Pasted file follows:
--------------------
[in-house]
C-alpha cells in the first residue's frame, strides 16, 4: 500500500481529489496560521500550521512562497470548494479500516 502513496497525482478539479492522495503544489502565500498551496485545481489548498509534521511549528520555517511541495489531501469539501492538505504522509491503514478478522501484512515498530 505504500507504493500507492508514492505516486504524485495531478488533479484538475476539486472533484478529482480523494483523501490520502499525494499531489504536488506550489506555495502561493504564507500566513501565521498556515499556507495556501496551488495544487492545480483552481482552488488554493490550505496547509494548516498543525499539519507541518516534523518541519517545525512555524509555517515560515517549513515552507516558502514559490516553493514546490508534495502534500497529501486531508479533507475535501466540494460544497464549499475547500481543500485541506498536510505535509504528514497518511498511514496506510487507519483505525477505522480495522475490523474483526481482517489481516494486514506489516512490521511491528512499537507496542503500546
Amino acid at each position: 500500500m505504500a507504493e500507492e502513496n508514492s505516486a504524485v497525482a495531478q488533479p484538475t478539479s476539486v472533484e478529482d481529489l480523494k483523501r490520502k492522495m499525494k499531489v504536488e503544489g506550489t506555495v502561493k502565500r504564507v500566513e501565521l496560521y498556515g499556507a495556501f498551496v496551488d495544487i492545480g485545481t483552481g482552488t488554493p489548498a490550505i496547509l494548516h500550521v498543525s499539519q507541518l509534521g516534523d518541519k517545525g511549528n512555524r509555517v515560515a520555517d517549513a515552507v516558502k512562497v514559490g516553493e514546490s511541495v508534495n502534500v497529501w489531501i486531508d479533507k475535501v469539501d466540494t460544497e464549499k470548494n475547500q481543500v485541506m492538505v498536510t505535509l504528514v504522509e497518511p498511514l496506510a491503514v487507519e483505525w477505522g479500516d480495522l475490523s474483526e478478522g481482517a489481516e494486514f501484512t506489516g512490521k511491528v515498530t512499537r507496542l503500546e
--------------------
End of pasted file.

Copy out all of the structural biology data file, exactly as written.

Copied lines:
[in-house]
C-alpha cells in the first residue's frame, strides 16, 4: 500500500481529489496560521500550521512562497470548494479500516 502513496497525482478539479492522495503544489502565500498551496485545481489548498509534521511549528520555517511541495489531501469539501492538505504522509491503514478478522501484512515498530 505504500507504493500507492508514492505516486504524485495531478488533479484538475476539486472533484478529482480523494483523501490520502499525494499531489504536488506550489506555495502561493504564507500566513501565521498556515499556507495556501496551488495544487492545480483552481482552488488554493490550505496547509494548516498543525499539519507541518516534523518541519517545525512555524509555517515560515517549513515552507516558502514559490516553493514546490508534495502534500497529501486531508479533507475535501466540494460544497464549499475547500481543500485541506498536510505535509504528514497518511498511514496506510487507519483505525477505522480495522475490523474483526481482517489481516494486514506489516512490521511491528512499537507496542503500546
Amino acid at each position: 500500500m505504500a507504493e500507492e502513496n508514492s505516486a504524485v497525482a495531478q488533479p484538475t478539479s476539486v472533484e478529482d481529489l480523494k483523501r490520502k492522495m499525494k499531489v504536488e503544489g506550489t506555495v502561493k502565500r504564507v500566513e501565521l496560521y498556515g499556507a495556501f498551496v496551488d495544487i492545480g485545481t483552481g482552488t488554493p489548498a490550505i496547509l494548516h500550521v498543525s499539519q507541518l509534521g516534523d518541519k517545525g511549528n512555524r509555517v515560515a520555517d517549513a515552507v516558502k512562497v514559490g516553493e514546490s511541495v508534495n502534500v497529501w489531501i486531508d479533507k475535501v469539501d466540494t460544497e464549499k470548494n475547500q481543500v485541506m492538505v498536510t505535509l504528514v504522509e497518511p498511514l496506510a491503514v487507519e483505525w477505522g479500516d480495522l475490523s474483526e478478522g481482517a489481516e494486514f501484512t506489516g512490521k511491528v515498530t512499537r507496542l503500546e